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Center Burned by Shorting Circuit(City)
by Ron Davis

Unforeseen conditions of a renovation contract have allowed a tenant of an Indiana shopping center to exact a heavy penalty against the center’s owner.

The shopping center, located in Indianapolis, had leased space to the tenant—Circuit City Stores, Inc.—for the operation of one of its chain outlets. The renovation contract was an agreement by the center’s owner to allow Circuit City to adapt the leased premises to its particular needs.

A key provision of that agreement was that the center’s owner would pay an improvement allowance within 30 days after the renovations were “substantially completed.” As proof that the renovations were substantially completed, Circuit City consented to provide the center’s owner with a certificate of occupancy issued by local government. Plus, either Circuit City’s architect or construction supervisor had to furnish a certificate of substantial completion.

Circuit City complied with the certificate issued by its architect. But at that time the city of Indianapolis did not issue such certificates.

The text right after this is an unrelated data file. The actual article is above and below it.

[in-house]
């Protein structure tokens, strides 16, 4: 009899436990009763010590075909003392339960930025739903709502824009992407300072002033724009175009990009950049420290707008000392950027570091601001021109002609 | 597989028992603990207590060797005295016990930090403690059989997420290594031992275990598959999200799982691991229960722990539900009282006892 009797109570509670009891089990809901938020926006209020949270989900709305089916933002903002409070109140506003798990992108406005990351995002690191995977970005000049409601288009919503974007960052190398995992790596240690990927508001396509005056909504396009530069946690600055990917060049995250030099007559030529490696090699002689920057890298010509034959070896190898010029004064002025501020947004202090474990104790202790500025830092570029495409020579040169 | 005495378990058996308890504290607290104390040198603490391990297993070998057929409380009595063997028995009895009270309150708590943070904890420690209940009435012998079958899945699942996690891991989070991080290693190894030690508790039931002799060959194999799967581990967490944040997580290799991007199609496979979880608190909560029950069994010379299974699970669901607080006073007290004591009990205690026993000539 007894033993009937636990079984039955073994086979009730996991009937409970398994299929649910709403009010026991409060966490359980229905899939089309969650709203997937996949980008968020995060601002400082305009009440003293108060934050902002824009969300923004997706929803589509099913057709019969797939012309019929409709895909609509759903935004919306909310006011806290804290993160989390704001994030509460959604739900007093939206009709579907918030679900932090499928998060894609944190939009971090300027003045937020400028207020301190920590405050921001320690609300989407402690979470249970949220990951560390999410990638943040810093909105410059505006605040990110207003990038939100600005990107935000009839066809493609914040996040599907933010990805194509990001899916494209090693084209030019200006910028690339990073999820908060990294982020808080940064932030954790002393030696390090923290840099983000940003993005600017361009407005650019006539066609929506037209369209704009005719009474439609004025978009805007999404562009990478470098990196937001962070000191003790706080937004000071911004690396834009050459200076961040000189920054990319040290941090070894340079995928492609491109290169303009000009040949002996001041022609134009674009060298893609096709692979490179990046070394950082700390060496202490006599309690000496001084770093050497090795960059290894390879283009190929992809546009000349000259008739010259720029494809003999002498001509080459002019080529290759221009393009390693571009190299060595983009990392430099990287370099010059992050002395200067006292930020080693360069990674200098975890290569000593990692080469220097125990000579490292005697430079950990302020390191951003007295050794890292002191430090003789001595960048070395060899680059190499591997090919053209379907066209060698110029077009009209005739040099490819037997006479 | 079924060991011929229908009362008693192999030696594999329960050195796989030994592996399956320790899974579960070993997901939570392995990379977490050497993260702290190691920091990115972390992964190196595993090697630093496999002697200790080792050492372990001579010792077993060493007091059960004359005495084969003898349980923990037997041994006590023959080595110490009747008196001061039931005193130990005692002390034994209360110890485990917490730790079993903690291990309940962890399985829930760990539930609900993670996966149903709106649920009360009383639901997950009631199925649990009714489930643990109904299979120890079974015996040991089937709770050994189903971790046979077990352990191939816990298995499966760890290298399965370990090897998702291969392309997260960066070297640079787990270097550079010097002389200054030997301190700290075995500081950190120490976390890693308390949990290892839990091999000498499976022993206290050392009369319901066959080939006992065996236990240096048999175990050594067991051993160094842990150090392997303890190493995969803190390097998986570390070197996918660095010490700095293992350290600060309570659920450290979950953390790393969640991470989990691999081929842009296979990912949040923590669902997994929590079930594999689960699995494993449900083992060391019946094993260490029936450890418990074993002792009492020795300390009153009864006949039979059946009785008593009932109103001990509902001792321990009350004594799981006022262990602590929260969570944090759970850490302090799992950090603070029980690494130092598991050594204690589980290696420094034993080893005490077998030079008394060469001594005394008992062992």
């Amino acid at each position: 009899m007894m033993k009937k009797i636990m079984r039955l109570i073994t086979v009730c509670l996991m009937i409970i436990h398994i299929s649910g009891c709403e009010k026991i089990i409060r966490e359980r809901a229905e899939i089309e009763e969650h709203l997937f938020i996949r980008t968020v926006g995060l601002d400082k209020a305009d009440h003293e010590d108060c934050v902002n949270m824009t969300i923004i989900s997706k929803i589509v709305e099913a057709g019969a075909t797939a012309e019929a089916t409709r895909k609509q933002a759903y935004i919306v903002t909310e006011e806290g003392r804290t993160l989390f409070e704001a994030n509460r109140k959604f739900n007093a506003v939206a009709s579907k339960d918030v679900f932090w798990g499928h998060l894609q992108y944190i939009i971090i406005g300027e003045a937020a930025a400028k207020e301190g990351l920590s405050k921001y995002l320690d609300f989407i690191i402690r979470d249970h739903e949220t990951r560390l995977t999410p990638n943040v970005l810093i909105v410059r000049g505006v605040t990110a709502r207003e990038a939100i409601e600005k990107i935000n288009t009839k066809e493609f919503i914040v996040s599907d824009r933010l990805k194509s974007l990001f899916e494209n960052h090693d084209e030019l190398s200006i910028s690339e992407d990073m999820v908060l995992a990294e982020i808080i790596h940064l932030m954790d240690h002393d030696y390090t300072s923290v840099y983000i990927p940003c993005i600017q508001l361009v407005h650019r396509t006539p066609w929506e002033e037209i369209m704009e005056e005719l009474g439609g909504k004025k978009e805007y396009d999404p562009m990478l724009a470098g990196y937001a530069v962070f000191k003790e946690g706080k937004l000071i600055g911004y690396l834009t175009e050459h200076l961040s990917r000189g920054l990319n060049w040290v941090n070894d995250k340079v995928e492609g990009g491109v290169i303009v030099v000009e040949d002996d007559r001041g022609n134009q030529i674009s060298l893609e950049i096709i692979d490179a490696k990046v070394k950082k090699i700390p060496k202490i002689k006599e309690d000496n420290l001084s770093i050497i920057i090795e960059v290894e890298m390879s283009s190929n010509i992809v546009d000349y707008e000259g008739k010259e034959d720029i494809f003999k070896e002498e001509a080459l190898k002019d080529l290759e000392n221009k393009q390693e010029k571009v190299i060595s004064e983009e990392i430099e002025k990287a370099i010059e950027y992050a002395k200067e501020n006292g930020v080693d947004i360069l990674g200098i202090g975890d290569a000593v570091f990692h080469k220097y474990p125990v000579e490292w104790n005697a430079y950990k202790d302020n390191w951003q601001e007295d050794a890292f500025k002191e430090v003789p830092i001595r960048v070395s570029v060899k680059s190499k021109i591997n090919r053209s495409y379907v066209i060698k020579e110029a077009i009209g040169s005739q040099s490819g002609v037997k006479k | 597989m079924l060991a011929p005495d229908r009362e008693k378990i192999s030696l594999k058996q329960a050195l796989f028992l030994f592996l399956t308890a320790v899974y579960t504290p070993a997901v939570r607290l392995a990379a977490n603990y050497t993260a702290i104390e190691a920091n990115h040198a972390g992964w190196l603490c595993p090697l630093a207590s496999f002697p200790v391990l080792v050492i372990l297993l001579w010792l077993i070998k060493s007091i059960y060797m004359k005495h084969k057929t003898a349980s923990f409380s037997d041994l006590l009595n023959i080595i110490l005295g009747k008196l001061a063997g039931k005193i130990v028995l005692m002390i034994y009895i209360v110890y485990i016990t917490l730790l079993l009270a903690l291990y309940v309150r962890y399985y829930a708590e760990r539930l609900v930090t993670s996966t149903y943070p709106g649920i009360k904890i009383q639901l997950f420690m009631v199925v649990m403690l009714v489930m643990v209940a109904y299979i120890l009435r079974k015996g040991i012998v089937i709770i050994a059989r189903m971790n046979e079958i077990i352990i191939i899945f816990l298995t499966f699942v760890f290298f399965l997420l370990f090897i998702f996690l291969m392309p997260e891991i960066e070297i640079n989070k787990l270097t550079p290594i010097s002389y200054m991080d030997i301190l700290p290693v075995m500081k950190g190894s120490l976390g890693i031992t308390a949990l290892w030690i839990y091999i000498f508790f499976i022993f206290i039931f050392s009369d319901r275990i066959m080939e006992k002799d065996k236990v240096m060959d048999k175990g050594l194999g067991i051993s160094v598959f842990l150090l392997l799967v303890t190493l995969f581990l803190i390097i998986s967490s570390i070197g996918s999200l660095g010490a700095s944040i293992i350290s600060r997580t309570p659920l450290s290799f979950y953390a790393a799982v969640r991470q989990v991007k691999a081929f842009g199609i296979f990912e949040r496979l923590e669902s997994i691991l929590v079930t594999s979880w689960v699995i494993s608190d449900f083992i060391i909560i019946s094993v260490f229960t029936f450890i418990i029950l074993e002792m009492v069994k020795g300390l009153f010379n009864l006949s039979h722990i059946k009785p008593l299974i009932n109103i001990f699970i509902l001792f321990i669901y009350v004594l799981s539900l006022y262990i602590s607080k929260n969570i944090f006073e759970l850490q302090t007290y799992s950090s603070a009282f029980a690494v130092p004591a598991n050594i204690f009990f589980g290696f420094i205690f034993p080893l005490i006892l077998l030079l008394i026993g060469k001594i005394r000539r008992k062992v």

Despite the inability to fulfill its obligations, Circuit City opened its store and began operations. When the center’s owner failed to pay the improvement allowance within 30 days, however, Circuit City refused to pay the first month’s rent and billed the center’s owners for $40,199 in “default interest.”

The center’s owner responded by suing Circuit City, pointing out that it had in fact paid the improvement allowance even though Circuit City had not satisfied the requirements of the renovation agreement.

An Indiana court ruled in favor of the center’s owner and ordered Circuit City to pay the disputed rent. Circuit City appealed.

An Indiana appellate court overturned the lower court ruling, explaining, “The parties do not dispute that it was impossible for Circuit City to obtain a certificate of occupancy. We find no designated evidence to suggest that Circuit City knew it would be impossible to obtain a certificate of occupancy [from the city of Indianapolis]. Therefore, Circuit City’s application for a certificate of occupancy was complete when Circuit City submitted to the shopping center’s owner all of the other required documents called for in the renovation contract.” (Circuit City Stores v. American Nat. Ins., 779 N.E.2d 62 [Ind.App.2002])

Decision: December 2002
Published: April 2003



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